US tech giant Microsoft has put new data centres in Germany under the control of Deutsche Telekom, the companies said today, in a move that will keep privacy-sensitive Germans' customer data in the country.
After scandals over US surveillance programmes that spooked Europeans, Deutsche Telekom will serve as "custodian" for Microsoft's cloud-based services in Germany. "All customer data will remain exclusively in Germany," Deutsche Telekom said in a statement, adding that the service will also be available to European clients outside Germany.
"With this partnership with T-Systems, Microsoft customers can choose a data protection level that complies with the requirements of German customers and many clients of the public sector," added Anette Bronder, director of Digital Division at the Deutsche Telekom subsidiary T-Systems.
Microsoft runs its German cloud-based services through two data centres, where Deutsche Telekom will assume responsibility for "protection of customer data and access to it". "Microsoft will have no access to the data if T-Systems or the customer do not allow it," the statement said, a point confirmed in a separate communique from the US group.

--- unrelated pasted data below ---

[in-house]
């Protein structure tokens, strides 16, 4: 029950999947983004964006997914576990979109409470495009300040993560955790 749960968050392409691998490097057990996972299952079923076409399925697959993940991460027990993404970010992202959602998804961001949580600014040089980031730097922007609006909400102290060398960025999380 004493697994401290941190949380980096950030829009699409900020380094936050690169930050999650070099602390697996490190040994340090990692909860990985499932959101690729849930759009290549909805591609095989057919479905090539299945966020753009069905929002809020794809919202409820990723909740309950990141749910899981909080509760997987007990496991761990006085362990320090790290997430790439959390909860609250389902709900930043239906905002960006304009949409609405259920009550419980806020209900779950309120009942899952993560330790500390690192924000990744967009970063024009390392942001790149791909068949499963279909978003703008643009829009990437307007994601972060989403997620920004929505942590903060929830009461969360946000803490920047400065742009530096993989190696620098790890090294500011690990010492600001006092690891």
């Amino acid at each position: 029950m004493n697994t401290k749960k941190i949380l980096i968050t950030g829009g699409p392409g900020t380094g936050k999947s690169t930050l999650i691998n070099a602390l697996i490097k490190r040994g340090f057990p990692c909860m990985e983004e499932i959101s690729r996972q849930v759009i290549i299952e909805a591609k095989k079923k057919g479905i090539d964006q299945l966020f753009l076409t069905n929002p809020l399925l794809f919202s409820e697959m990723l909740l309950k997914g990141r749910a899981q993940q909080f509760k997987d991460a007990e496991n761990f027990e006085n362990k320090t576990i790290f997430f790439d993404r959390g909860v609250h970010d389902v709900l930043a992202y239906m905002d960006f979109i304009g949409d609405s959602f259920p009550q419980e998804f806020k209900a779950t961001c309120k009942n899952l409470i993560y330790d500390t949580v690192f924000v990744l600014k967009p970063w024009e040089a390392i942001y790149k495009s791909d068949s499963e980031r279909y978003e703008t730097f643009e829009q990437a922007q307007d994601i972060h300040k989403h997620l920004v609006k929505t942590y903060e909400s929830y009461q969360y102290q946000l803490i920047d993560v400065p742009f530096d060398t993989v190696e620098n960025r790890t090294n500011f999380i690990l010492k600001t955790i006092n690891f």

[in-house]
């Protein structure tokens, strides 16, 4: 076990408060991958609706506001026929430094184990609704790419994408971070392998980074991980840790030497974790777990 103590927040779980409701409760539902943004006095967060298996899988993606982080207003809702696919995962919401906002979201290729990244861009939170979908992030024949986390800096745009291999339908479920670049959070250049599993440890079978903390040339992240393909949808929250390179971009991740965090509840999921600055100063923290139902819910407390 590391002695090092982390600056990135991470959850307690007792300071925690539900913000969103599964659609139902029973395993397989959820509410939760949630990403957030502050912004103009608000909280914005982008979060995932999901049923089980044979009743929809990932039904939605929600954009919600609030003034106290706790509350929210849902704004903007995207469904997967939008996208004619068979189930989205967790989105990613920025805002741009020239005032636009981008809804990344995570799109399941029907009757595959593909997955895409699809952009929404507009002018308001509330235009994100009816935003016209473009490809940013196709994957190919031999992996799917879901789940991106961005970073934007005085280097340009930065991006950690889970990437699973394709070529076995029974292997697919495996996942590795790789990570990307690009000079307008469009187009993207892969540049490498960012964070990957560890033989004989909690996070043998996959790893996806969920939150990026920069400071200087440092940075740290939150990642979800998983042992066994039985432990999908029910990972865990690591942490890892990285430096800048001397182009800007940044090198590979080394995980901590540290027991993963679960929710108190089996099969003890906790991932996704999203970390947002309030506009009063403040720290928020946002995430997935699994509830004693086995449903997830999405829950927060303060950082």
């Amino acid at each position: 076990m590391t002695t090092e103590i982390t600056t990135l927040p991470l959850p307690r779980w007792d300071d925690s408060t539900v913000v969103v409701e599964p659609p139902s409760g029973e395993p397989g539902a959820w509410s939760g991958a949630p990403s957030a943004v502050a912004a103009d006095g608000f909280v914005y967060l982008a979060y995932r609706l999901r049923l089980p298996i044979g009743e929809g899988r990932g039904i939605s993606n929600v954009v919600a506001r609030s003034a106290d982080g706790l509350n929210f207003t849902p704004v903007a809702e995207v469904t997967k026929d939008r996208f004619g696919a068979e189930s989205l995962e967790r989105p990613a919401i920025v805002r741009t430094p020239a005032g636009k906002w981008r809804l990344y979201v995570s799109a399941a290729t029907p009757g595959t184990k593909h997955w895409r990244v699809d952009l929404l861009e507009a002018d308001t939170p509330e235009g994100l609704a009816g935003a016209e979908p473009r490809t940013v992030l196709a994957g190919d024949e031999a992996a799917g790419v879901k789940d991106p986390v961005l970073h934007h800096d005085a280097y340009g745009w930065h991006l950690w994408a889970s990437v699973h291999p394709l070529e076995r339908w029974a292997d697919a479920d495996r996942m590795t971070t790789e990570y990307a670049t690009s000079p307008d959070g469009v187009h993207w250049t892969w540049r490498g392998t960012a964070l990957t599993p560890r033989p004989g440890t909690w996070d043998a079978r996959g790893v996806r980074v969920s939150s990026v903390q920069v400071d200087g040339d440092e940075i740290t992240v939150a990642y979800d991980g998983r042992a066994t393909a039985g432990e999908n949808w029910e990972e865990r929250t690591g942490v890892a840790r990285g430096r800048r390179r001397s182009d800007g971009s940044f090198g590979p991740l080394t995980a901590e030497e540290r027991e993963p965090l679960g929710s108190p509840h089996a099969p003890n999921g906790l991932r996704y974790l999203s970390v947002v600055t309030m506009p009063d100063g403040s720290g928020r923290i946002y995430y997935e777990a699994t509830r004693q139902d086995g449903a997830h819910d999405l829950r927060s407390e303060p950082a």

Trust in US tech companies has been shaken since former US National Security Agency analyst Edward Snowden in 2013 revealed a worldwide surveillance programme using user data harvested from Silicon Valley giants.
The outrage was particularly deeply felt in Germany, where memories of abuses under the Nazi and communist East German regimes loom large and where it emerged that the NSA even snooped on Chancellor Angela Merkel's mobile phone.
However recent media reports have also pointed to sweeping secret cooperation between the NSA and Germany's BND foreign intelligence service, and BND spying on German allies.
Last month the EU's top court issued a landmark verdict striking down a key transatlantic data deal, saying that Internet giants could be barred from sending European citizens' personal information to the US in the wake of the Snowden scandal.
The landmark verdict stemmed from a case lodged by Austrian law student Max Schrems, who challenged the 2000 "Safe Harbour" agreement between Washington and Brussels on the grounds it did not properly protect European data.